Much as we’d like the plague of derelict phone booths (check out First Ave in the 60’s) to disappear, so nice there’re at least 4 NYC locations where classic wooden models endure:  The Harvard Club, the Frick Museum, Bomante’s Restaurant (in Brooklyn) and the 42nd Street Library where they’ve been in place since 1911 when that most beautiful building first opened its doors! 

Time to sign up for next November’s NYC Marathon!

We’d never forget animals:

Really?  Fish and Wildlife finally grants all 83 of Mexican gray wolves that still survive in the wild endangered species status, BUT still lets ranchers shoot them?

OMG  So adorable…  So touching…  So…  It’s that 2012 kitty classic…  The shelter for blind cats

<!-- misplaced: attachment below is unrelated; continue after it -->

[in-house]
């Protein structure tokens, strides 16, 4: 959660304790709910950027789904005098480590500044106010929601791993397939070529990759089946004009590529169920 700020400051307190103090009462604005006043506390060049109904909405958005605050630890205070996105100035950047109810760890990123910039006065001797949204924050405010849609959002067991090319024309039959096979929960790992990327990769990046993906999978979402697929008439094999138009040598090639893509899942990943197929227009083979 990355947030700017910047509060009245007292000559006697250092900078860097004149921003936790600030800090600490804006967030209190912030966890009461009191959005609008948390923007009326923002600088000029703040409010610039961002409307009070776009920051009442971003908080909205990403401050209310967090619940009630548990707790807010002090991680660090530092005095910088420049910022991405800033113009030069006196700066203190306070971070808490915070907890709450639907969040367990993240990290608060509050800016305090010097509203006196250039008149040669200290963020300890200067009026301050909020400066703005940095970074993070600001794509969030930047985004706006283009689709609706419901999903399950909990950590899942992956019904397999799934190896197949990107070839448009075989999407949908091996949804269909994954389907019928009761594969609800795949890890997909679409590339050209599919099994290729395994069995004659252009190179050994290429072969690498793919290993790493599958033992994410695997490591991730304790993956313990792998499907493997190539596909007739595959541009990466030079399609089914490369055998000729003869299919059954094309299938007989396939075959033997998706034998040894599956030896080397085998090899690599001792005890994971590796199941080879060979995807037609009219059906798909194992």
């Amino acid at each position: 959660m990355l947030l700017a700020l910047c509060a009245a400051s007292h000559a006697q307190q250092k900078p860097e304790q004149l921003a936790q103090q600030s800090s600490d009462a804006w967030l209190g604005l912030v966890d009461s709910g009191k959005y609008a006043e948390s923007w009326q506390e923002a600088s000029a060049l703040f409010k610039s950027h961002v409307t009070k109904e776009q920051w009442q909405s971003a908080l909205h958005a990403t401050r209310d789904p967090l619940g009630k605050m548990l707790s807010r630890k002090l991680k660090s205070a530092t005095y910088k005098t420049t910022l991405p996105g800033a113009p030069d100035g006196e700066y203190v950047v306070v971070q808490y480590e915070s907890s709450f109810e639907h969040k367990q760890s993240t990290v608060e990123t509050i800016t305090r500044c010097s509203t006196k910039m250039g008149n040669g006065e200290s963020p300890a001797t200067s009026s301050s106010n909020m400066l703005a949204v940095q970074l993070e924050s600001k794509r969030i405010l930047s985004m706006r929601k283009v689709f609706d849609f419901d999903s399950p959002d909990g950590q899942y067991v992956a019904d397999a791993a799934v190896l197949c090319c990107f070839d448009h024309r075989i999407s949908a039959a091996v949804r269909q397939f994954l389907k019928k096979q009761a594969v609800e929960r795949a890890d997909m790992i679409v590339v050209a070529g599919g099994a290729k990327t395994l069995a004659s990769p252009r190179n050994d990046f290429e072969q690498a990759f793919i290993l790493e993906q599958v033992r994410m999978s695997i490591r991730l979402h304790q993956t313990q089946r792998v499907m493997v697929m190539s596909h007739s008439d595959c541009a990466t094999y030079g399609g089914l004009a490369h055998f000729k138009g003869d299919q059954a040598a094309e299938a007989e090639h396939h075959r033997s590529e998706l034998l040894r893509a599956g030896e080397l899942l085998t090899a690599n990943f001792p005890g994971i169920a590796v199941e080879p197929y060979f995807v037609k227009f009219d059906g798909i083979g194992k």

Let’s close with a snippet from the Hudson River Almanac:

12/31 – Inwood Hill Park: Fifty Canada geese were foraging on the upper ball fields in midday. It was low tide, four days from a full moon, and the inlet of Spuyten Duyvil Creek was a mud flat with just six geese standing on it.  On the path up through The Clove, I neither saw nor heard birds until I put out some seed. Within a few minutes they had found it: cardinals (four males and a female), black-capped chickadees, tufted titmice, white-breasted nuthatches, a couple of white-throated sparrows, two blue jays, some dark-eyed juncos, and three rather aggressive mourning doves. Even a red-bellied woodpecker took a couple of seeds; I wonder whether he’s the one I’ve seen through a couple of summers here. – Thomas Shoesmith

Yours in greenness,